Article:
Structured term sheets in late stage venture capital - they’re back!
What are structured VC term sheets?
Highly structured venture investments are almost debt that sits on top of the existing equity capitalization structure. It is still on the cap table, but has senior preferences. This means that these investors get paid back before the other venture investors (and before the equity investors). These investments are often used to prop up high private company valuations for startups that are having problems raising fresh rounds of capital.
There are some funds that are just dedicated to doing these types of rounds, or hedge funds that smell an opportunity.
Overly High Valuations Drive Structured Term Sheets
In the middle of 2022, there are a lot of companies sitting around with valuations that are just too high relative to where the market is now. But these companies still need to raise capital to support their operations (and hopefully support their growth). but those companies might still need money. And so the hedge funds, or structured players, see an opportunity to come in, give the company money, and get a senior equity security. And these investors require a very heavy dividend (paid in kind) or cash pay component. So they’re getting a synthetic interest, or a real cash interest, out of the company to compensate them for investing in the company and propping up the valuation.
Definition: Paid in Kind - PIK
Many of these structured investments have PIKs – “paid in kind.” This means that the structured equity has a dividend that has an interest rate that is paid in equity. So the equity position actually continues to increase. So instead of maybe all cash dividends it could be half cash dividends and half paid in kind dividends in the form of extra senior preferred equity.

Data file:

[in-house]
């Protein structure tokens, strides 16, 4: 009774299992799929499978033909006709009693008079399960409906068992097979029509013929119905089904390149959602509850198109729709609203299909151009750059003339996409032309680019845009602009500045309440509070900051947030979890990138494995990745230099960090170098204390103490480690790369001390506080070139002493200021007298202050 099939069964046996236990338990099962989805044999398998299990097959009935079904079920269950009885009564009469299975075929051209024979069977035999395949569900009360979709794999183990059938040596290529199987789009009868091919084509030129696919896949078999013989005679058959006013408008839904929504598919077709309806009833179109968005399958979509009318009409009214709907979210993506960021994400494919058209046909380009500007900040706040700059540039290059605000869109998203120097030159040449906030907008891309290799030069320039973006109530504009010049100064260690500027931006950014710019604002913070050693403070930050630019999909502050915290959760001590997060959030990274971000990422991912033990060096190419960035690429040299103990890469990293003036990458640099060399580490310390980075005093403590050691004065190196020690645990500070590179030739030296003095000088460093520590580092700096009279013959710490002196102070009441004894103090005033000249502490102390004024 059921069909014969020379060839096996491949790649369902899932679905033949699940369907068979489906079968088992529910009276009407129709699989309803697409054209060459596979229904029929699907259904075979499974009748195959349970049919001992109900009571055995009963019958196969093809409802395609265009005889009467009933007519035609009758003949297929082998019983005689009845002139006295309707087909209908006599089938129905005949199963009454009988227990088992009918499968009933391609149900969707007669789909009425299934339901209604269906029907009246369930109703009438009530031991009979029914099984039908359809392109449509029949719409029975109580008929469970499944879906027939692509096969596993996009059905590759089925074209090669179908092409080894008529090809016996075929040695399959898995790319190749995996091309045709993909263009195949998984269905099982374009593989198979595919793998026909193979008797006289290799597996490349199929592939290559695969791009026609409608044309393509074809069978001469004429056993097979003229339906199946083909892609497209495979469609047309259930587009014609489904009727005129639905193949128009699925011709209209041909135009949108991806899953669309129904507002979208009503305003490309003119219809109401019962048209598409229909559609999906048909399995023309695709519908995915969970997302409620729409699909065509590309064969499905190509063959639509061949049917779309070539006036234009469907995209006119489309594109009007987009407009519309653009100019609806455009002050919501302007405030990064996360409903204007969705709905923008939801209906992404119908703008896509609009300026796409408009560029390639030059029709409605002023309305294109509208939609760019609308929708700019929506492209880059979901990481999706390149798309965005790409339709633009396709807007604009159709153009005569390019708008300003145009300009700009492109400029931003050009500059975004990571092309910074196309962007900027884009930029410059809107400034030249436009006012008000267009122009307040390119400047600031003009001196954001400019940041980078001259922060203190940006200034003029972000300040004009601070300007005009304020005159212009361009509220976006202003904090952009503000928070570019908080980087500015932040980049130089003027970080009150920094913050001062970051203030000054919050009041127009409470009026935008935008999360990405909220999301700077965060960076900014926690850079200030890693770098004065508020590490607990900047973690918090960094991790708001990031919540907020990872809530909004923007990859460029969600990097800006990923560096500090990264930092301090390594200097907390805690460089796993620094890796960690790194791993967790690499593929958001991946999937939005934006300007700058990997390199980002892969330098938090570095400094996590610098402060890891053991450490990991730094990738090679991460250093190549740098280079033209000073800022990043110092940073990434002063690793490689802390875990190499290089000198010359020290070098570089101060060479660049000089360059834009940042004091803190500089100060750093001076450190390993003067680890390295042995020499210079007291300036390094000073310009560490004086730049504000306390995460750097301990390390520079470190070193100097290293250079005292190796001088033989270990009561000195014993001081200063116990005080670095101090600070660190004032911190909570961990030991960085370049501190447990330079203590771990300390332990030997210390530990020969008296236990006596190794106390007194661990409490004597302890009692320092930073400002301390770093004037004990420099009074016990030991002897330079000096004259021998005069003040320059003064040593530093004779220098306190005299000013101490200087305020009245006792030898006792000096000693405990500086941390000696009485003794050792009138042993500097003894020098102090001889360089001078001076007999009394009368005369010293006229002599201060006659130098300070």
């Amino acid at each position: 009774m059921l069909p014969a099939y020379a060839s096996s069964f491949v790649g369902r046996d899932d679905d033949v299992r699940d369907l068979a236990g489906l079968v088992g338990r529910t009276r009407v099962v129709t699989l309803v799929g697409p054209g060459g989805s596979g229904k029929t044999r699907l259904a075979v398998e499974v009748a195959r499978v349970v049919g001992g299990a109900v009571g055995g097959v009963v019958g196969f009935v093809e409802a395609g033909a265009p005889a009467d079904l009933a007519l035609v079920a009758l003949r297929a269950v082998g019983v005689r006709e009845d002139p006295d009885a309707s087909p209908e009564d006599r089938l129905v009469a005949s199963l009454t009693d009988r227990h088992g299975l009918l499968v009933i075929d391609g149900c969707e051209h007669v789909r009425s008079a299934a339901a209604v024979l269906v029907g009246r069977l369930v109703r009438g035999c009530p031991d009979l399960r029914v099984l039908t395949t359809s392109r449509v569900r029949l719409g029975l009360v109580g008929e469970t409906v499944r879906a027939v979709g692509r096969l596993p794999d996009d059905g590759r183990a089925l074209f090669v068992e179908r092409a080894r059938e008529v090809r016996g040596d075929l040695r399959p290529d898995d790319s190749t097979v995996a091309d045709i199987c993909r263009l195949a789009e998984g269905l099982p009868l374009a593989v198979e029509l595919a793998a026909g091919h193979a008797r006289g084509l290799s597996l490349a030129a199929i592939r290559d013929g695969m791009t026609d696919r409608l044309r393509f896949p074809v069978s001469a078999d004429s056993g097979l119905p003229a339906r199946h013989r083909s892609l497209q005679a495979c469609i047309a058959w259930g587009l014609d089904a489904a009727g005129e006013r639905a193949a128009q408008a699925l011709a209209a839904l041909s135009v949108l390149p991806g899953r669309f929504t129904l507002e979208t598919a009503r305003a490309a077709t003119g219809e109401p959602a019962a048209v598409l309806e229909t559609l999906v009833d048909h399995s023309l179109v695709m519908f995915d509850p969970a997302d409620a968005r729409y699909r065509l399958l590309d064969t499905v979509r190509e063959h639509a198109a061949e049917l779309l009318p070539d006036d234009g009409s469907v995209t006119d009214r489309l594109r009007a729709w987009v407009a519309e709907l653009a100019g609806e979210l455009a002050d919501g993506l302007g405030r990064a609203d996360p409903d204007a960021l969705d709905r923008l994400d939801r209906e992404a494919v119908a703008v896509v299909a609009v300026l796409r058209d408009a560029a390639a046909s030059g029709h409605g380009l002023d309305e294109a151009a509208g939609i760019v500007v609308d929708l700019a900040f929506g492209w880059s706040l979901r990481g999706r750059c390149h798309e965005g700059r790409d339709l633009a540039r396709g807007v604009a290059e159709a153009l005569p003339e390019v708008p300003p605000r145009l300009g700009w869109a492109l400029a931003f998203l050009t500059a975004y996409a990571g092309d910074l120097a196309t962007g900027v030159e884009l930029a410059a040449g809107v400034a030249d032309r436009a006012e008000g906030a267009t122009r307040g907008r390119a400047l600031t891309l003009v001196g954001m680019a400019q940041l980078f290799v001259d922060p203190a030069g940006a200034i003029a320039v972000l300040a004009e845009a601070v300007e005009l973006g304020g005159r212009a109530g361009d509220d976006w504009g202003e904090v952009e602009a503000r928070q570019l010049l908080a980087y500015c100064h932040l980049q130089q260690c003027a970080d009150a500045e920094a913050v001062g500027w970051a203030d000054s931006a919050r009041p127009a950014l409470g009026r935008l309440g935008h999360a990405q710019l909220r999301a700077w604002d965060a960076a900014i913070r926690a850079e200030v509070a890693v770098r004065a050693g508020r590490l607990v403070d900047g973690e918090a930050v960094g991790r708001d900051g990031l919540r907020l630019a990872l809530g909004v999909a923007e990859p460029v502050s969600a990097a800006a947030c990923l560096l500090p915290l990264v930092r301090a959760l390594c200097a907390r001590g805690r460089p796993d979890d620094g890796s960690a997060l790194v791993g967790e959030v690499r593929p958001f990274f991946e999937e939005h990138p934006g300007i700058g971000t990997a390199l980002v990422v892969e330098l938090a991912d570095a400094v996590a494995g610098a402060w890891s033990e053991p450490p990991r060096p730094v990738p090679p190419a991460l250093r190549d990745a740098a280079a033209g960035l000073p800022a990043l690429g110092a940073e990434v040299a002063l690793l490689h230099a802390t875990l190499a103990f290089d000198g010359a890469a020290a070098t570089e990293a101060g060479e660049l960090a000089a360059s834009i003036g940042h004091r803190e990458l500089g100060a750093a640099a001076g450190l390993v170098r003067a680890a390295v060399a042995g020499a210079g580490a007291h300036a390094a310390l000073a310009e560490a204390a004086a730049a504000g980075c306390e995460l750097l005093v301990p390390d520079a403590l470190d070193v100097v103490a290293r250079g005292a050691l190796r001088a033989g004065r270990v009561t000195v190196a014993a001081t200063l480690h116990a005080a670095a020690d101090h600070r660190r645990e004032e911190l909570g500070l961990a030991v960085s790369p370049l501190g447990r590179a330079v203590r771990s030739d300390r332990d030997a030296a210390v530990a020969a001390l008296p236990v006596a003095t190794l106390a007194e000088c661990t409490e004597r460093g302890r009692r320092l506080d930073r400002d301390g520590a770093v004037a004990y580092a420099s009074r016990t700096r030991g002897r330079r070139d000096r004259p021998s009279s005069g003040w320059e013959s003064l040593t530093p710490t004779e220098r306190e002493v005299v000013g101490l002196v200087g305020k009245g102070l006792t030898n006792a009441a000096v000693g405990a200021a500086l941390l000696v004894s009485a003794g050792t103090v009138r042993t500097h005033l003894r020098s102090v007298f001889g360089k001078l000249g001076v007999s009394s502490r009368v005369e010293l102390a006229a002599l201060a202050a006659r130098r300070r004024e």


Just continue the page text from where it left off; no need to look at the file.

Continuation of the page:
PIK positions mean that the investor is increasing their ownership position over time. And, since the payment is in the form of the structured equity, the basis for the dividend percent increases as well – it’s compounding. So the investor gets more ownership in the company and gets a compounding dividend paying stock.
Why startups accept structured equity
As we’ve already discussed, the major reason startups accept highly structured investments is because it preserves the company’s (high) valuation. These investments are often done at the existing valuation. It’s just a different security. Founders like this for several reasons, the first being ego. Being able to say you’re a unicorn is a big deal, and it would be very humbling to have to do a recap and bring that valuation down.
A declining private company valuation may also impact the company in other ways. It is possible (and likely) that your existing preferred shares have a “pay to play” provision. This provision essentially forces the existing VCs to invest to protect their existing ownership. If funds have limited reserves available, and if the startup in question has been around for many years, the funds may not have the capital available to participate in the pay to play. So the existing investors are also incented to keep the valuation high so that they don’t have to step up with a big check. They also want to take the highly structured term sheet.
The later-stage funds are fresher funds, they’re usually only a couple years old, and they could protect their own ownership position. They could write another check usually pretty easily, but they also don’t love down rounds, mainly because this indicates that they recently invested at too high a valuation. So a lot of VCs do not want to do this.
Sometimes there’ll even be arguments between the VC syndicates inside of a company on the cap table or between the VCs and the founder, because it makes it really hard to raise another round after a highly structured term sheet. So, if a company does succeed in raising a highly structured round, the founders often have to be very careful how they burn cash, so that they company can reach an exit prior to running out of cash (or become cash flow positive).